Rethinking the Future (RTF), an organization “born from the idea of creating a new window on international trends in architecture and design that looks on to the solutions for the need of the era,” selected the winners of their new awards program, Global Architecture & Design Award. Focused on recognizing innovation in architecture and design that meets human needs while preserving the environment, we are proud to announce that our concept, “Plasma Power: Getting to Zero Waste in the New Millennium,” was chosen among 748 projects from over 50 countries in the Public Building Concept category.
Our concept employs architecture, design, and education to address the on-going challenge of reducing urban waste. Over the years, cities have developed solutions to the problem of waste disposal by recycling, composting, and converting garbage into alternate energy. While these measure offset some of the pollution, there is still more work that can be done. Our design creates a new municipal prototype that utilizes advancing technology by converting trash into a synthesis gas.
Integrated into the urban waterfront, the waste processing equipment is concentrated in a circular plan to minimize its footprint. A perforated mesh skin visually hides the truck ramp and conveyor areas, providing safety to visitors and restricting access of unauthorized personnel. Visitors may wander and explore the spiral walkway leading to the rooftop park. Here one can view the processing of waste in a series of “hives” enclosing the largest pieces of equipment. This new waste system is not only a benefit to the environment but also provides a new park to urban neighborhoods.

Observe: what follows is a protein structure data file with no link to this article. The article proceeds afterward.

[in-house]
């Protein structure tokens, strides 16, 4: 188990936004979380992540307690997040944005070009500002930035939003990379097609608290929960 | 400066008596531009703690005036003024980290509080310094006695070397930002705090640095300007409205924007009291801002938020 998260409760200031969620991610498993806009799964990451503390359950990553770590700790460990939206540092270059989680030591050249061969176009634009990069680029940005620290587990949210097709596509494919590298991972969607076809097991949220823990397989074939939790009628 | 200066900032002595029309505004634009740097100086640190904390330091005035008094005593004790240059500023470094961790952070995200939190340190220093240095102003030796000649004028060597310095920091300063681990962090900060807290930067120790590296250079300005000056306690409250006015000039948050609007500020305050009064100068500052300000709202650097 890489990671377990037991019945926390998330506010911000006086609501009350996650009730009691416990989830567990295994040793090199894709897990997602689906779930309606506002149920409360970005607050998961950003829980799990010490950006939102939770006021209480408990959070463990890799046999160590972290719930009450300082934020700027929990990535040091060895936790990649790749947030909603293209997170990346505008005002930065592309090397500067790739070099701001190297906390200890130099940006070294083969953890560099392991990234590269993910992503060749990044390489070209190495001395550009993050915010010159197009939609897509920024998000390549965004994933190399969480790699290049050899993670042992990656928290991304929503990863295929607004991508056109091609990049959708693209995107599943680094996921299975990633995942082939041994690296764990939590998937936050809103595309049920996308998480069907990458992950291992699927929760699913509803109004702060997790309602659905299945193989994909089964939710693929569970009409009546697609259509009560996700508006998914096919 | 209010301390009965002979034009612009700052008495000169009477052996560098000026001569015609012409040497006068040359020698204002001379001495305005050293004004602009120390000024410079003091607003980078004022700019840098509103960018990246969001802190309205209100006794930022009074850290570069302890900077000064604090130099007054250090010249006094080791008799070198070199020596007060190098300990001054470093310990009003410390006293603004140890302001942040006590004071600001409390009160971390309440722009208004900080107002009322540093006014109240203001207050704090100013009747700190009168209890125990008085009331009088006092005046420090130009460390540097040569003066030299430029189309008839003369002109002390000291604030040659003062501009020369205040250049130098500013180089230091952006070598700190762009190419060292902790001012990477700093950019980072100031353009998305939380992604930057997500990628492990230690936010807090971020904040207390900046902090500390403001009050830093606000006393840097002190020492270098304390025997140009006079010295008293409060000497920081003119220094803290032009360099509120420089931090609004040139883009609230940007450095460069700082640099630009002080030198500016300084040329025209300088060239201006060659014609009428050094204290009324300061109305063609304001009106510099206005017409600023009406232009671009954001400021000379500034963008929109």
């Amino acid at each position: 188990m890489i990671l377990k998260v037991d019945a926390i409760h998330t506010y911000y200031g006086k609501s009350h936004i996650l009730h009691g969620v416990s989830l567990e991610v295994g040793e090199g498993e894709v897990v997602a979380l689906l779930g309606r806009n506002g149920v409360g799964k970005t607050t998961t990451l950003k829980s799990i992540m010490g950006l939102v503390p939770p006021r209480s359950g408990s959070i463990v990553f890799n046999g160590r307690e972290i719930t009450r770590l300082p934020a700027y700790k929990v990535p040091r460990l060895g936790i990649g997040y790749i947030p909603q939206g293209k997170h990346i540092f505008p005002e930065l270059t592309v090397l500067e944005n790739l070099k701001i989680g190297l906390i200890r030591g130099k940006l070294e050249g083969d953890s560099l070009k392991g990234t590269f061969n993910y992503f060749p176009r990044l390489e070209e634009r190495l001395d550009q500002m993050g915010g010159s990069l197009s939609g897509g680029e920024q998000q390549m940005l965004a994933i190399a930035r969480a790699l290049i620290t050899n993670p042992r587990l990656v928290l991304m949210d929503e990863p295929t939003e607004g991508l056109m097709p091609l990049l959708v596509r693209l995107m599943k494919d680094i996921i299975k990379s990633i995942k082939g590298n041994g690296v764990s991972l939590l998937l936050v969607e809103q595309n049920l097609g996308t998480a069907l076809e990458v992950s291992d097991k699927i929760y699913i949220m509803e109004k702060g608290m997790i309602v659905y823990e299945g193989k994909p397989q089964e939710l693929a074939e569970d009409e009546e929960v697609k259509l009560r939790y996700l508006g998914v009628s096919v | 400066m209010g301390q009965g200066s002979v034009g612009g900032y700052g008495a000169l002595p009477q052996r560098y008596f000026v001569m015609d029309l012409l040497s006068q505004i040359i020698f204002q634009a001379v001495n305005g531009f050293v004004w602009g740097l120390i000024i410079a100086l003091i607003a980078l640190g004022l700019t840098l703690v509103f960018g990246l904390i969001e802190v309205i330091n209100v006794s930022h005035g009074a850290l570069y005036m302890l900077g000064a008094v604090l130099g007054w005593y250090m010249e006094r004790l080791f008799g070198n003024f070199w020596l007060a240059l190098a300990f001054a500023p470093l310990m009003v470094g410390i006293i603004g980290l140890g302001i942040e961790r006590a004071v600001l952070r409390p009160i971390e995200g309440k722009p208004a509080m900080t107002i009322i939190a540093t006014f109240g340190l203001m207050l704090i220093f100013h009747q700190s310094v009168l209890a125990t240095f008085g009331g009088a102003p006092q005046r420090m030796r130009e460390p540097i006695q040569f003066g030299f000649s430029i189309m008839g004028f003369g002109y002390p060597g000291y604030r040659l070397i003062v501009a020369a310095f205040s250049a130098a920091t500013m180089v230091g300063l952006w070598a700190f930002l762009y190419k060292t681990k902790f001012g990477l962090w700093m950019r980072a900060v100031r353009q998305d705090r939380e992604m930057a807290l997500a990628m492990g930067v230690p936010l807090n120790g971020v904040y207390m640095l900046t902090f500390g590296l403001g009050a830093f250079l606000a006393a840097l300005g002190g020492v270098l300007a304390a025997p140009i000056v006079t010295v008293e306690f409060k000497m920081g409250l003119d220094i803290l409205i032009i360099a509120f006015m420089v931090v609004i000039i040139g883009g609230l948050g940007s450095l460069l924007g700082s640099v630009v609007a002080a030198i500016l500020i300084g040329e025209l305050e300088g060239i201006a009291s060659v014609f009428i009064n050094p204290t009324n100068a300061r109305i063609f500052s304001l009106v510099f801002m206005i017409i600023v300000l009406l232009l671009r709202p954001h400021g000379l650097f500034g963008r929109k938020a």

In the Global Architecture award, we explored how three cities could apply Plasma Power Technology:
New York City. Today, only 25% of NYC’s solid waste is recycled or composted. To meet its Zero Waste goal in 2030, Plasma Plants will replace the City’s existing Five Marine Transfer Stations that now ship trash to landfills.
Oslo. Norway is already a leader in waste to energy conversion and imports trash on the international market as source of fuel. A Plasma Plant on the Oslowaterfront will complement a conventional waste to energy operation in Klemetsrud, in the city suburbs.
Tokyo Bay. Densely populated Japan has been a pioneer of trash based land creation in Tokyo and other port cities. A plasma plant on an existing artificial Island in the Tokyo Baywill be integrated into the Umi-No-Mori public park now under construction.
Entries were carefully evaluated across 30 different categories by a team of international experts from different facets of our industry. Check out the inspiring winning projects here!
“These projects demonstrate how design can make a positive impact on communities around the world. Each geographic place needs architects dedicated to understanding the challenges and opportunities latent in the physical world around them. The best of these designs tapped into this significant understanding of place and transformed the places to better connect, stimulate, and challenge the people around them.” –Juror, Sven Shockey | Vice President | Design Director | SmithGroup